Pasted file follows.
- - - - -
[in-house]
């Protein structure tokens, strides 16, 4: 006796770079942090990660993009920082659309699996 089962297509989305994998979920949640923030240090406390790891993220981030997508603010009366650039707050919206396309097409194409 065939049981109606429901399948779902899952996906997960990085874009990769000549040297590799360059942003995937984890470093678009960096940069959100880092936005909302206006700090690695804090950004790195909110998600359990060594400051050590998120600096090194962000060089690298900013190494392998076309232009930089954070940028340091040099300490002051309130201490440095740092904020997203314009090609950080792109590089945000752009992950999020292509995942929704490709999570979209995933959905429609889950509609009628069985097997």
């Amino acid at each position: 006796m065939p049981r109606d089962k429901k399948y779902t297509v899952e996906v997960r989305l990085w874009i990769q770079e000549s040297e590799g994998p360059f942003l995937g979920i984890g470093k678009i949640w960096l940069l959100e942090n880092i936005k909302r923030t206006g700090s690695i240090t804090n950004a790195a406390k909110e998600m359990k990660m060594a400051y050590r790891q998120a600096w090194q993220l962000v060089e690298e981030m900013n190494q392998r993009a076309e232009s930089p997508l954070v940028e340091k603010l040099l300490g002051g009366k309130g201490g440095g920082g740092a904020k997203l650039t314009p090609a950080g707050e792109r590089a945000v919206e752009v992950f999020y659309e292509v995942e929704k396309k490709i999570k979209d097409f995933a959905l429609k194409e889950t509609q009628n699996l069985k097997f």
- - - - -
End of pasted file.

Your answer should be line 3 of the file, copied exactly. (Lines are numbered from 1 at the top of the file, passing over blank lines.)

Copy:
């Amino acid at each position: 006796m065939p049981r109606d089962k429901k399948y779902t297509v899952e996906v997960r989305l990085w874009i990769q770079e000549s040297e590799g994998p360059f942003l995937g979920i984890g470093k678009i949640w960096l940069l959100e942090n880092i936005k909302r923030t206006g700090s690695i240090t804090n950004a790195a406390k909110e998600m359990k990660m060594a400051y050590r790891q998120a600096w090194q993220l962000v060089e690298e981030m900013n190494q392998r993009a076309e232009s930089p997508l954070v940028e340091k603010l040099l300490g002051g009366k309130g201490g440095g920082g740092a904020k997203l650039t314009p090609a950080g707050e792109r590089a945000v919206e752009v992950f999020y659309e292509v995942e929704k396309k490709i999570k979209d097409f995933a959905l429609k194409e889950t509609q009628n699996l069985k097997f």